One can always analyze massive amounts of data with custom map reduce jobs on Hadoop, but usually it's a lot easier to use a pre-packaged analysis tool. Recently in-house we've been experimenting with a number of different analysis tools, and one of our favorites so far has been Datameer. As an analysis tool, it's pretty powerful out of the box and has a ton of capabilities for expansion.

The general workflow pattern for using Datameer is a bit different from many of the others tools we've used, but we really like the Excel-like nature of one of the main steps to generating a report. In general, one can figure everything out just by playing around. (For trickier tasks, they've provided a pretty good set of documentation.) The report we're going to create herein is very simple, but it will illustrate the basic steps required to work through the Datameer workflow.

Our starting point is that we have a subset of the Enron email corpus in one of our HBase tables. Getting email data into HBase is a little outside the scope of this article, but one could use our own Project Timberwolf to get email data out of Exchange and into HBase if they wanted a simple way of getting some starting data. The actual report we want to generate is indeed very simple - who sent the most messages? In the end, we'd also like to see the results of this in an actual chart. Let's get started.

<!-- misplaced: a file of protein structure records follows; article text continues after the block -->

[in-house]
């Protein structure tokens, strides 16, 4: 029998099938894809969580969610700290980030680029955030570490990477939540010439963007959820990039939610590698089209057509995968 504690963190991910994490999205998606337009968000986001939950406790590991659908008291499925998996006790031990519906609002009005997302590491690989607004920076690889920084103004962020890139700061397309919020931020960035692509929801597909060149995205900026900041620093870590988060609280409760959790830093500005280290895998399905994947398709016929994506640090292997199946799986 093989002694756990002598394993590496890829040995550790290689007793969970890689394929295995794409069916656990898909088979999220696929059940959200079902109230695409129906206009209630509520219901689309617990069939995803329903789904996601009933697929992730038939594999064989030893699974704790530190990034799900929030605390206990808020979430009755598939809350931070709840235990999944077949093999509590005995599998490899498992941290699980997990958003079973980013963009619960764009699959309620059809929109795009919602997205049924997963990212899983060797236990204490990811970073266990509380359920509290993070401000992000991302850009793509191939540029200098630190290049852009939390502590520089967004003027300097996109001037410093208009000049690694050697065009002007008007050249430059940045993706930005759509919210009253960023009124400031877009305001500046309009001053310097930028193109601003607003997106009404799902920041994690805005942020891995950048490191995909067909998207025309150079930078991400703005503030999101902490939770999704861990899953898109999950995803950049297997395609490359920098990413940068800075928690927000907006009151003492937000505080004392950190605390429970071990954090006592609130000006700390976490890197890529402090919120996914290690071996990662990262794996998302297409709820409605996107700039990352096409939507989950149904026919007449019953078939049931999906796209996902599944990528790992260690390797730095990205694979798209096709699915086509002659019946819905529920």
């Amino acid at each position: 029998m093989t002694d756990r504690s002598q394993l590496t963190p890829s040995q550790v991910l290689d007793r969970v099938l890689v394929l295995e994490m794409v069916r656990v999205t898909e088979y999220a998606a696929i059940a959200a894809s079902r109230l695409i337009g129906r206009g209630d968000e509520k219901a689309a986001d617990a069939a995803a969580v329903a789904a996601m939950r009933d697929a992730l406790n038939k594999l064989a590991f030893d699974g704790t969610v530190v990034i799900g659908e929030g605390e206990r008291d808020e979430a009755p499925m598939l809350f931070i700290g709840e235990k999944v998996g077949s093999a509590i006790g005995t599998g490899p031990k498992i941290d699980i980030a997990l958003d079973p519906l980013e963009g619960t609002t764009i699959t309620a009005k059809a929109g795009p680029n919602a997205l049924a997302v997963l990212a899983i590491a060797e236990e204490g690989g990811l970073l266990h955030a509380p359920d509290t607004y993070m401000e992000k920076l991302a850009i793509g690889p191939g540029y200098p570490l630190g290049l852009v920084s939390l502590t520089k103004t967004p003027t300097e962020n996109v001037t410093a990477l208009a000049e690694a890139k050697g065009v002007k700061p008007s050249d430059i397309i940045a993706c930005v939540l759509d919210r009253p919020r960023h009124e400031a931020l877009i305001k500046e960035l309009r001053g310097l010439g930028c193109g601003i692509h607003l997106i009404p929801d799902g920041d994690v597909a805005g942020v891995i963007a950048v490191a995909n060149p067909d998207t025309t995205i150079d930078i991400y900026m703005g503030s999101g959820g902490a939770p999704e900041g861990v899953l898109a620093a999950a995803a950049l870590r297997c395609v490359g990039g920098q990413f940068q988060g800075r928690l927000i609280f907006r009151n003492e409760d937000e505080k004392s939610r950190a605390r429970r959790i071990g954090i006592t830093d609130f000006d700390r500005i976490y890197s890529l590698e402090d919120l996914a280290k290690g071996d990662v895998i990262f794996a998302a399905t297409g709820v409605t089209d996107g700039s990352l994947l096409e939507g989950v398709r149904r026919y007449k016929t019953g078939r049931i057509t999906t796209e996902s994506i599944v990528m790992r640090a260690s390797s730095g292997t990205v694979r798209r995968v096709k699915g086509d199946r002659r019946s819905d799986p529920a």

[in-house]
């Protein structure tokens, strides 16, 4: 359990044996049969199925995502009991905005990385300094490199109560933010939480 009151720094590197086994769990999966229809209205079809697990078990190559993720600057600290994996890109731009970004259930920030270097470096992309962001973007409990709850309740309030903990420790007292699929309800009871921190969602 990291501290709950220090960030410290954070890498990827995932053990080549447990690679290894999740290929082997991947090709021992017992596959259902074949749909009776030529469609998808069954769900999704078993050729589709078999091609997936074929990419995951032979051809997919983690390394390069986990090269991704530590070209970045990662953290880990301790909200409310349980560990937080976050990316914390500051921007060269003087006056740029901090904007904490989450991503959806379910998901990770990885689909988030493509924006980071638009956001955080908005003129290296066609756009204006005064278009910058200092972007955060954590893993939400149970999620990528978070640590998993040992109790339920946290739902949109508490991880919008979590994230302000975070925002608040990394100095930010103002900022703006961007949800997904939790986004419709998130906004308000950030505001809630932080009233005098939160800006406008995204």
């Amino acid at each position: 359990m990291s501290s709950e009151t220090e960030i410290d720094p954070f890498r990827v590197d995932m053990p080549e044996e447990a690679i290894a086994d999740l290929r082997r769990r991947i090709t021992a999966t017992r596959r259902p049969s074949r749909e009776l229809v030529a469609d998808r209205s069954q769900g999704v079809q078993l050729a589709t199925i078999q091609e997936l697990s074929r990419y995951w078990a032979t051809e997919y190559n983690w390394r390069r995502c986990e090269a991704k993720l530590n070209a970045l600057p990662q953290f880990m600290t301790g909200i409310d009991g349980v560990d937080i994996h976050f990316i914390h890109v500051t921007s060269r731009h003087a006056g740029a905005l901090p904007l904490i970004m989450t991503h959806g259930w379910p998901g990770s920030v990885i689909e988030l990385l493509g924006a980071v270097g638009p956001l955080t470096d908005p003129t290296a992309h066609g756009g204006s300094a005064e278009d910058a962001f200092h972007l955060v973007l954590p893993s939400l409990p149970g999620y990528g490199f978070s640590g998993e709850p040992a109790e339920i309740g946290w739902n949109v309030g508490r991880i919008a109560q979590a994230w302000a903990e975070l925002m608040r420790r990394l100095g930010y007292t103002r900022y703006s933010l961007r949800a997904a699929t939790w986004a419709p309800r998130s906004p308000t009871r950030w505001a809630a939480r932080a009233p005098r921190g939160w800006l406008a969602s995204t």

Setting Up Datameer

There are Linux, OSX and Windows flavors of Datameer available, but for simplicity's sake these instructions use the Windows flavor. A trial version of Datameer can be found here. Simply run the installer like any other, and open the newly installed Datameer Analytics Solution (DAS) launcher. Eventually, a launch button will appear in the launcher. Clicking this Launch button will open the DAS in a browser window. The DAS actually runs as a web-based application, and on Windows will pick a random port to open in on localhost by default. Logging in with the default username and password of admin/admin will bring one to the Uploaded Files screen.

Now we can start creating our report.

Adding a Data Store